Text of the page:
But the impetus for change is powerful, often fueled by hijinks that turned tragic. Some incidents are kept quiet, as when a female student was branded by a fraternity at conservative Pepperdine University in Malibu. But others bring headlines. During this school year:

* At a fraternity initiation at Texas A&M; University, a pledge was lifted off his feet by the waistband of his underwear, a “wedgie,” rupturing a testicle that had to be surgically removed.

* A University of Georgia running back was paddled so vigorously during a midnight fraternity rite that he ended up in the emergency room.

* A 17-year-old died at Clarkson University in New York after joining in a Theta Chi “bid night” ritual in which pledges chugged tequila and Southern Comfort until they vomited. The teenager did, and choked to death.

Such horrors have always been around, fraternity leaders point out, as young men get their first chance to cut loose from their parents and taste a vodka Collins. Going back decades, some colleges gave up and simply abolished frats.

These days, though, overall fraternity membership is on the rise. And with surveys showing students more serious-minded than ever--preoccupied with uncertain job prospects, among other things--the question seems a natural: Might there be a less drastic remedy?


An Awkward Time at Berkeley’s Sigma Nu

Going cold turkey sometimes has been a shaky experience for occupants of the Sigma Nu house, built in 1921 on the edge of the Berkeley campus.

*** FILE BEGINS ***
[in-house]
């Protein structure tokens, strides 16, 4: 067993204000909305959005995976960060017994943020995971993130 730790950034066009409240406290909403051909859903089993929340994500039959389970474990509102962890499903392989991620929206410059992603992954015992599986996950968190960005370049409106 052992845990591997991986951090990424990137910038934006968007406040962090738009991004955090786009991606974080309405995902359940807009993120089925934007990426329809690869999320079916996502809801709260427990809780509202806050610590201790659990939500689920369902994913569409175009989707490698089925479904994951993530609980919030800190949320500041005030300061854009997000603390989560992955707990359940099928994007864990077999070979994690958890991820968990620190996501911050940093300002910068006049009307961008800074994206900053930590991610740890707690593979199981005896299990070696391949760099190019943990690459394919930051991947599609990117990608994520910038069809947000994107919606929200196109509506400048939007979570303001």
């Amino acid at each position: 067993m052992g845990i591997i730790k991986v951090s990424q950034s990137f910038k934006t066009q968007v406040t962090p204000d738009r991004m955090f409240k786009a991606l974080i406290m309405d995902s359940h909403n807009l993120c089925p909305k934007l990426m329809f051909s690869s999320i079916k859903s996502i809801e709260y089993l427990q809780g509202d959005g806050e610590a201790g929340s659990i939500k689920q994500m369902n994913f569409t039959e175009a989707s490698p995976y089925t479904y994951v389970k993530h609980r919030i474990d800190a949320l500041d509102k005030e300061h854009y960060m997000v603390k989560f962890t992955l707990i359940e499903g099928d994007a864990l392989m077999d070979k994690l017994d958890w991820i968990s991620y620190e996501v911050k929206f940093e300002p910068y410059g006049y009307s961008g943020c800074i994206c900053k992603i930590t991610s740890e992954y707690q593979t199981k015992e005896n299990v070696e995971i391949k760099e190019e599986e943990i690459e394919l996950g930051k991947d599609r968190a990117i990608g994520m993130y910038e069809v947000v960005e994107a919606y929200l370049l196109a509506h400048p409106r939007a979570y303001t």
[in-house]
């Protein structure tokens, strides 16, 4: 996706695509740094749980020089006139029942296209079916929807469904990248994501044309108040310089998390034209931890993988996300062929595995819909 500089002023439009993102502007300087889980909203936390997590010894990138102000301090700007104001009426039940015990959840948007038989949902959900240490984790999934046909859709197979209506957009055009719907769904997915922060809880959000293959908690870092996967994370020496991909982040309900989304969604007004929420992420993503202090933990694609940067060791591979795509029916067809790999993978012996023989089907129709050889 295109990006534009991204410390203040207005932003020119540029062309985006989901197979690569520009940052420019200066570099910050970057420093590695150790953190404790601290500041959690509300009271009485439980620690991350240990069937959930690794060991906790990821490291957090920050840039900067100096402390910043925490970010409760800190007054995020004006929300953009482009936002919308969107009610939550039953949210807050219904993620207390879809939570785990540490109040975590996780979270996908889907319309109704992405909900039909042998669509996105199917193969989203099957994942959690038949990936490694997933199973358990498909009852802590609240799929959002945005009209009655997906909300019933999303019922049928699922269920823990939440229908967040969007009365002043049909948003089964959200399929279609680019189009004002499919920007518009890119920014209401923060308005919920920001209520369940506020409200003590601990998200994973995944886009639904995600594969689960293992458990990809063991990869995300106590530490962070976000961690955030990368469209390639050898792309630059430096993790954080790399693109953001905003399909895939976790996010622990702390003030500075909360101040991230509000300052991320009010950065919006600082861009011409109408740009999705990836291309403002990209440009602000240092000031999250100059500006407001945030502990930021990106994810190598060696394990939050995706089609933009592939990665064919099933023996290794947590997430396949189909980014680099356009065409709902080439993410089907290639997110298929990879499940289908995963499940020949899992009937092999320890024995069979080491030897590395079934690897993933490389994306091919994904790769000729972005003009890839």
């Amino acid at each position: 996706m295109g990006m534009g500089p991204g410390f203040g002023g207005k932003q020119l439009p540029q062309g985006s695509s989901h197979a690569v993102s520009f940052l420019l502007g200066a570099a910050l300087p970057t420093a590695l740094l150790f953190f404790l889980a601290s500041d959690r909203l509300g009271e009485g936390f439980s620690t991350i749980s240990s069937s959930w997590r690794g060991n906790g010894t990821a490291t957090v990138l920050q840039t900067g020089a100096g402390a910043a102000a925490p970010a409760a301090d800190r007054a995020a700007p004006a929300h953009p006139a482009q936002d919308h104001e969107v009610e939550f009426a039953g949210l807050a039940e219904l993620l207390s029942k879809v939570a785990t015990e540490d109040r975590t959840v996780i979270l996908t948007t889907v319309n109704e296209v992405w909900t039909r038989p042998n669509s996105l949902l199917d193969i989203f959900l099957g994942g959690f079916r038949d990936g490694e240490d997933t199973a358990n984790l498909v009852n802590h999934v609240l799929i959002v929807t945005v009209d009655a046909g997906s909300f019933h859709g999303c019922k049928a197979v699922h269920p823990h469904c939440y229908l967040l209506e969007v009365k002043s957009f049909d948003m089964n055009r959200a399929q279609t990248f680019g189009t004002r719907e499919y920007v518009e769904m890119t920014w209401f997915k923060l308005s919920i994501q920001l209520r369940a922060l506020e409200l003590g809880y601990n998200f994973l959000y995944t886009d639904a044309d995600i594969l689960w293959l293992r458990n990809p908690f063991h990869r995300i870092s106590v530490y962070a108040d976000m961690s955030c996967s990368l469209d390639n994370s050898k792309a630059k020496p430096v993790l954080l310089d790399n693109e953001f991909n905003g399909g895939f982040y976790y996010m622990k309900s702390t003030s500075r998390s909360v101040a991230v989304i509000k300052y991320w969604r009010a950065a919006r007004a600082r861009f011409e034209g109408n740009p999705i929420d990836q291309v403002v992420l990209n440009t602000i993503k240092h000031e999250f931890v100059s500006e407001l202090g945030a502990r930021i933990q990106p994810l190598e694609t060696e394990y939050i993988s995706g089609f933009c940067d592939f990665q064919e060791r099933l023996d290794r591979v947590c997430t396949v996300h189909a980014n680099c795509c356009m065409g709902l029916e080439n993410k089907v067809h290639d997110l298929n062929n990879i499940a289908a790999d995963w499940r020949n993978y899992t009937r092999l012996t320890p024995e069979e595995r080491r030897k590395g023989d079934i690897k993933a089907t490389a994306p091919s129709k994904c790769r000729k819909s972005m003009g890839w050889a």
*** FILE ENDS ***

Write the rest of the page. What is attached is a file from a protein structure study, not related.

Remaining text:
The chapter used to compete with its neighbors for the title of wildest party host. Older members regularly threw garbage, food or worse around the house--just so they could order the pledges to clean up the mess. The place had an unshakable sour smell.

“This was a house full of broken windows and broken promises,” said Bob Tuck, the alumni president who literally cleaned house.

Not only did Tuck and other alums give all active members the boot last year, they spent nine months and $225,000 repairing walls and windows, and replacing broken doors and carpets, sticky from spilled beer and vomit.

Mason Bancroft marvels at the transformation. A pledge last year under the rowdy crowd, he was invited back by the alums to be president of the dried-out house.

At first, the 22-year-old philosophy major was unsure about the “substance free” rules and what he was getting into. Would the house attract only “geeks and nerds”?


But recruiting went well, he said, filling the frat with jocks on the crew team and other “regular guys” drawn to a tamer house.

Bancroft now endorses separating booze from the bedroom.

“There are plenty of bars right down the hill,” he said. “When I go out and drink too much, I come home and go to sleep. . . . There’s nobody here getting drunk, getting belligerent and breaking things.”

Still, it can be lonely in the vanguard of change.

It has been awkward for the Sigma Nus when alumni drop by after football games and are told they cannot hoist a beer for old times’ sake. Or when Sigma Nu brothers from UCLA or USC arrive in Winnebagos laden with party supplies. Or when members of rival fraternities hurl taunts at them--and beer cans at their doorstep.